There is a vast amount of geographical, climatic, agricultural, historical, astronomical, and cartographical information given in Maria Valtorta’s main work. Numerous authorities in these fields have verified the accuracy of what she has reported with appropriate astonishment. Valtorta shows Jesus to have traversed the land of Palestine from one end to another in at least six cycles (some 4,000 miles), ministering in over 350 named locations, including places in Palestine known only to specialized archaeologists.

One expert (among many others) who has verified and expressed astonishment at the detailed knowledge and inexplicable accuracy of Valtorta’s description of the many places in the Holy Land described in her work is Dr. Victor Tredici, geologist, mineralogist, and president of the National Miner’s Association of Italy, and vice president of the Italian Corporation of Mining Industries, who, in 1952, emphasized:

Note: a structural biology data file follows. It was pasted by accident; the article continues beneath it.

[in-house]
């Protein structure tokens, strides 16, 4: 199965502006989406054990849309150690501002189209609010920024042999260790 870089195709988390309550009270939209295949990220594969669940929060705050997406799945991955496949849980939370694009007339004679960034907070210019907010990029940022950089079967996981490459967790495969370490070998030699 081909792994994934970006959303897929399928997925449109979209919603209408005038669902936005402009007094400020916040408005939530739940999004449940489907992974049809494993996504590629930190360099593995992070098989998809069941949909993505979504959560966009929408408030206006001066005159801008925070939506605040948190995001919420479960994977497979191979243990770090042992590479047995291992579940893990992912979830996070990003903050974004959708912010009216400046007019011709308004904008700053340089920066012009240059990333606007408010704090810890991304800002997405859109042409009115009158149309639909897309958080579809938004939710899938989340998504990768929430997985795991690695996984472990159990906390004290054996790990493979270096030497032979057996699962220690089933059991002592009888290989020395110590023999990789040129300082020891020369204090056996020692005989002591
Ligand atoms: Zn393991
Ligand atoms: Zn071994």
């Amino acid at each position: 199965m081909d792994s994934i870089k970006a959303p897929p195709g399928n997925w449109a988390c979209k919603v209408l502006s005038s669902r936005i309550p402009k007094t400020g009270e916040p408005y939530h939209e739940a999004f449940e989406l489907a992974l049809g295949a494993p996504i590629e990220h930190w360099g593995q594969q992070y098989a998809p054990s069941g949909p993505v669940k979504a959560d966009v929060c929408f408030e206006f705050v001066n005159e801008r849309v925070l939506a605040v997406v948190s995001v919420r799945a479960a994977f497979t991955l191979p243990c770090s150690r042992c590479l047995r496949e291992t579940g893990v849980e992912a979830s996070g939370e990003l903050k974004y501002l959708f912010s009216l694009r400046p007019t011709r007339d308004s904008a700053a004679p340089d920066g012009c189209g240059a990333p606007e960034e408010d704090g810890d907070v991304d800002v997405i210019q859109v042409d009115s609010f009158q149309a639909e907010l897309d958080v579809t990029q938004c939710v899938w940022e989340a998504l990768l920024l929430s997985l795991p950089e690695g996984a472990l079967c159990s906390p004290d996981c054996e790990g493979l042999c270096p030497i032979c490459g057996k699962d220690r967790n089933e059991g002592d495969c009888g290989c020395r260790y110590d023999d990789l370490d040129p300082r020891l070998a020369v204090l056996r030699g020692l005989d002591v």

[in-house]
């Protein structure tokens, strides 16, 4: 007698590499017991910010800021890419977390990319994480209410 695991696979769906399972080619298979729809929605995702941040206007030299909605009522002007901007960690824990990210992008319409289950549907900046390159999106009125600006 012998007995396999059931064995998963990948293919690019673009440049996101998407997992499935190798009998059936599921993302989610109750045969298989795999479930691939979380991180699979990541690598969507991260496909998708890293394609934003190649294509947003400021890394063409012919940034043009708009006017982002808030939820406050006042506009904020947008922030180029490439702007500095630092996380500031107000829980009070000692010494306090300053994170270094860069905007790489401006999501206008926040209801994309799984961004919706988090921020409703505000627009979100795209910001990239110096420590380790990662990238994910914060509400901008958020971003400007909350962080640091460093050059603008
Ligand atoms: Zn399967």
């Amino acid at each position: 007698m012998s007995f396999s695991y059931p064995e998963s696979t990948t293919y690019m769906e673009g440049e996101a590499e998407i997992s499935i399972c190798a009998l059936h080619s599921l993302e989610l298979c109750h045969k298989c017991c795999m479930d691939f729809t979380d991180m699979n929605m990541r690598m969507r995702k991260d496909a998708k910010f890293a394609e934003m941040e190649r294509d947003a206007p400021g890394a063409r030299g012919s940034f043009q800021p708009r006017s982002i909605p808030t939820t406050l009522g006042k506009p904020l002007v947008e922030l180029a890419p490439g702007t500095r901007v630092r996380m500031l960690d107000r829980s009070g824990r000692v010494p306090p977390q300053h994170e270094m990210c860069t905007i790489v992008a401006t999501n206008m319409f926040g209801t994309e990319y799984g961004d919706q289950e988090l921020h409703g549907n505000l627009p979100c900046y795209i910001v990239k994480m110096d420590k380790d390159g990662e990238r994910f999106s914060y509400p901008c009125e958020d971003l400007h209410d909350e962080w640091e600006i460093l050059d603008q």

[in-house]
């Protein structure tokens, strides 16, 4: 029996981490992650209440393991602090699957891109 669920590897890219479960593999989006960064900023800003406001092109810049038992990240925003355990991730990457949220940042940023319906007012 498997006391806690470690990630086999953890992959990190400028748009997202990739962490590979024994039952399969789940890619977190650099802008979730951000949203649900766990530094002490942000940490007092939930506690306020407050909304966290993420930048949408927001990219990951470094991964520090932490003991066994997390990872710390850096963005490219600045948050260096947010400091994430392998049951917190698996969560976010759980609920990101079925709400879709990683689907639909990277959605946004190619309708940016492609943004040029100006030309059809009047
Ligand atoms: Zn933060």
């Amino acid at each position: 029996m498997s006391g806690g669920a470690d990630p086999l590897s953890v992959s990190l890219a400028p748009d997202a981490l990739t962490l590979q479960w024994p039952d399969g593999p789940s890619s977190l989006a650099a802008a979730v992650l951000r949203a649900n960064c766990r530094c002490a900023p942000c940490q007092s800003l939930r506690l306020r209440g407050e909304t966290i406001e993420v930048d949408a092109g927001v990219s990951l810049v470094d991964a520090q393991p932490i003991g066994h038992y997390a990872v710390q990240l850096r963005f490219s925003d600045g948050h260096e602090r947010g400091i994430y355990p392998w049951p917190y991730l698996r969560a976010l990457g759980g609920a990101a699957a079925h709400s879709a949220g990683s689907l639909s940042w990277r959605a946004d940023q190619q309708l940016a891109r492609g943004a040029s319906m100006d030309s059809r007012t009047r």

“…the inexplicable precision of [Valtorta’s] geographical, panoramic, topographical, geological, and mineralogical knowledge of Palestine – inexplicable, because Valtorta had never gone to the Holy Land, nor did she have access to the indispensable documentation that would have furnished her with possible sources for such accurate knowledge. […] From a critical angle, what struck me most profoundly in the work, was the perfect knowledge which the writer had of Palestine and the places where the preaching of Our Lord Jesus Christ unfolded. A knowledge which in so many passages surpasses normal geographic or panoramic knowledge, directly becoming topographical and, still more, geological and mineralogical knowledge.”


Many are the localities and places that have been identified and/or archaeologically discovered during the decades following the publication of the Valtorta’s work and some of them have been identified or discovered just a few years after its publication. We list here the places that have been currently identified (“?” = uncertain location).

More details about this topic are also available in “A Summa and Encyclopedia to Maria Valtorta’s Extraordinary Work“.